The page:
Previously, I wrote about what feminism is, and I included a link to a video detailing the “straw feminist” trope. (You’ll want to watch that video if you haven’t yet.) It’s very common for erroneous stereotypes to be partially rooted in reality, and feminism is no exception. Sadly, even what may seem like a reasonable, mature depiction of feminist issues are entirely capable of succumbing to this pitfall. Here’s one such example:
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Not everyone is the same. I know, that seems like a thoroughly banal observation completely unworthy of being said for its sheer obviousness, but it’s deeply important, and its consequences are so often overlooked. It’s far too easy to get trapped into a self-centric view of things, judging others’ actions as if your own personal metric were the supreme measurement of appropriateness. (It’s not.) If you want to have any hope of understanding other people’s worldviews, and if you want to have any hope of critically assessing your own, it is completely necessary to understand the full repercussions of this deceptively simple observation. Not everyone is the same, and that’s okay. “This thing is not something I would enjoy, so it is unacceptable” is a destructively defective metric for diagnosing the decency of, well, anything. To appropriately ascertain the acceptability of an action, first abrogate your own associations. In other words, divorce yourself from your own taboos when you’re observing a situation that neither includes nor affects you.
Having done that, you can proceed to the next stage: beginning to rationally consider the situation at hand. Remember that not everyone is the same. In this video, you saw Sam (the guy) interacting with two relevant females: Ainsley, the object of his attention, and Celia, the Straw Feminist. Celia is depicted as the mouthpiece for feminism, but her hostility to sexuality (indeed, her apparent complete asexuality) makes her something of an anachronism. She dresses conservatively and appears to object to any degree of sexuality. Given that feminists enjoy sex as much as anyone else (if not more), this is absurd. This is salient because she cannot divorce herself from her own position of anti-sexuality; she views his flirting as inherently offensive and tries to convince Ainsley that her acceptance of it is wrong. She’s right about it being offensive, but not for the reason she cites.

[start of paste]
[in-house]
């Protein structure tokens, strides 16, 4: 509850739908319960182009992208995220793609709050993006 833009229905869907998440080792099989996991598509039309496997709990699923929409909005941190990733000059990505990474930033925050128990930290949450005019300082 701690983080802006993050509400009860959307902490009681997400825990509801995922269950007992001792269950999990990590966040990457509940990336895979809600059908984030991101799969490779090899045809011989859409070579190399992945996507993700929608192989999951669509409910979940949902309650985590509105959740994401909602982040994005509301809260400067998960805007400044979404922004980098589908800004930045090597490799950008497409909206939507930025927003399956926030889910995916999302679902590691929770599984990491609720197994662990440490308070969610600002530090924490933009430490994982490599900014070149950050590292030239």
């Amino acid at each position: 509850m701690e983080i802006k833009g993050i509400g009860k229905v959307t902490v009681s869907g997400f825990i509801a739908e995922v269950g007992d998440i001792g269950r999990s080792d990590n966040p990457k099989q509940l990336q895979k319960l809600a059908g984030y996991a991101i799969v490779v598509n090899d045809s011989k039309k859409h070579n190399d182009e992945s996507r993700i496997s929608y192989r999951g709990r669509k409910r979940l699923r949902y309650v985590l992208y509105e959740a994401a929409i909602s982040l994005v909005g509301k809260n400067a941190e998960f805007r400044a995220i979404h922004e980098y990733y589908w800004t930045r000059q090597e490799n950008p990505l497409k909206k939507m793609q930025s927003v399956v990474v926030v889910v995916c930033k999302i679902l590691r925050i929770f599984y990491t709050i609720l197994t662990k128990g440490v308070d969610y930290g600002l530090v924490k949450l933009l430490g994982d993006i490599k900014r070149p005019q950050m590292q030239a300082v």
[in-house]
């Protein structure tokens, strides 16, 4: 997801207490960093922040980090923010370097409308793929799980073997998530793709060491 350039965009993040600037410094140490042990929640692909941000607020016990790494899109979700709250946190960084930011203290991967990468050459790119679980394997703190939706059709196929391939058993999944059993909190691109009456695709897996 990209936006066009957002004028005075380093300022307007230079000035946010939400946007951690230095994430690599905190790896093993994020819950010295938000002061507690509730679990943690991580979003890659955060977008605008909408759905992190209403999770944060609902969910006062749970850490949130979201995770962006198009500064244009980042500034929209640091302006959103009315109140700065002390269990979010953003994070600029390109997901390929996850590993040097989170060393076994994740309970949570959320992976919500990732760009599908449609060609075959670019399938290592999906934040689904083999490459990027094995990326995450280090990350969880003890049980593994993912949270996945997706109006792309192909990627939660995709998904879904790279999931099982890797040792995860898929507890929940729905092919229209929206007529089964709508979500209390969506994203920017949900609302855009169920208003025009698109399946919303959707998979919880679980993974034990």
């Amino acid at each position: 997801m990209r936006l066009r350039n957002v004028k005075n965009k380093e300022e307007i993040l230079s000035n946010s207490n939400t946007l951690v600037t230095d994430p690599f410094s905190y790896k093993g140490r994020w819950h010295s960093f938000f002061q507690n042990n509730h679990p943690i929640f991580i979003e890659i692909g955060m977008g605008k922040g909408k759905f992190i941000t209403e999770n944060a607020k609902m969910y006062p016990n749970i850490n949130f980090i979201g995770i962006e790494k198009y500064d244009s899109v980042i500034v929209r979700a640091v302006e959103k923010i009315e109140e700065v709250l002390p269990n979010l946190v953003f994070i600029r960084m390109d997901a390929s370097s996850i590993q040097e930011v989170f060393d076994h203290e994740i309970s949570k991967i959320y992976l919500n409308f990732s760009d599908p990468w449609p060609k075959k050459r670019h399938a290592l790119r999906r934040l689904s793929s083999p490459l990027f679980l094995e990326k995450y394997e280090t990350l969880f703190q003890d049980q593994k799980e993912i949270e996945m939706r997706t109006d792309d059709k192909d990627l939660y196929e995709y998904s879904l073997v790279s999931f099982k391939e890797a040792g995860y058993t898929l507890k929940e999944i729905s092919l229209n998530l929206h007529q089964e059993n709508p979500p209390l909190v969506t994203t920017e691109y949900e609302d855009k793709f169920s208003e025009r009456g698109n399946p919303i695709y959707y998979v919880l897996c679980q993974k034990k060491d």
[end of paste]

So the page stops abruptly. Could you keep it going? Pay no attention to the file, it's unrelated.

The problem here is not that he finds Ainsley sexually attractive and is willing to say so. In this way, Celia’s concern misses the mark. It would be incredibly naïve to assert that no amount of workplace flirting is acceptable. Why? Not everyone is the same. Some men like to flirt, some women like to flirt, and it is inevitable that members of both groups will come together in the same social setting, even if that happens to be the workplace. Many people pursue romantic relationships with coworkers, and for them, this is not an objectionable activity. Thus, it is obvious that we cannot flatly declare all instances of workplace dalliances to be forbidden.
No, the problem here is not that Sam made a sexual remark to Ainsley; the problem is that he did so without considering whether or not such a thing would actually be appropriate. He makes it clear that he has no understanding of why this might be crossing a line. During the confrontation between Ainsley and Celia, Ainsley plainly states that she enjoys his attention, and at this point, I consider the specific incident closed (until she changes her position—that she enjoys it now does not mean that she always will, and if her opinion does change, she has the right to demand a stop to this lasciviousness).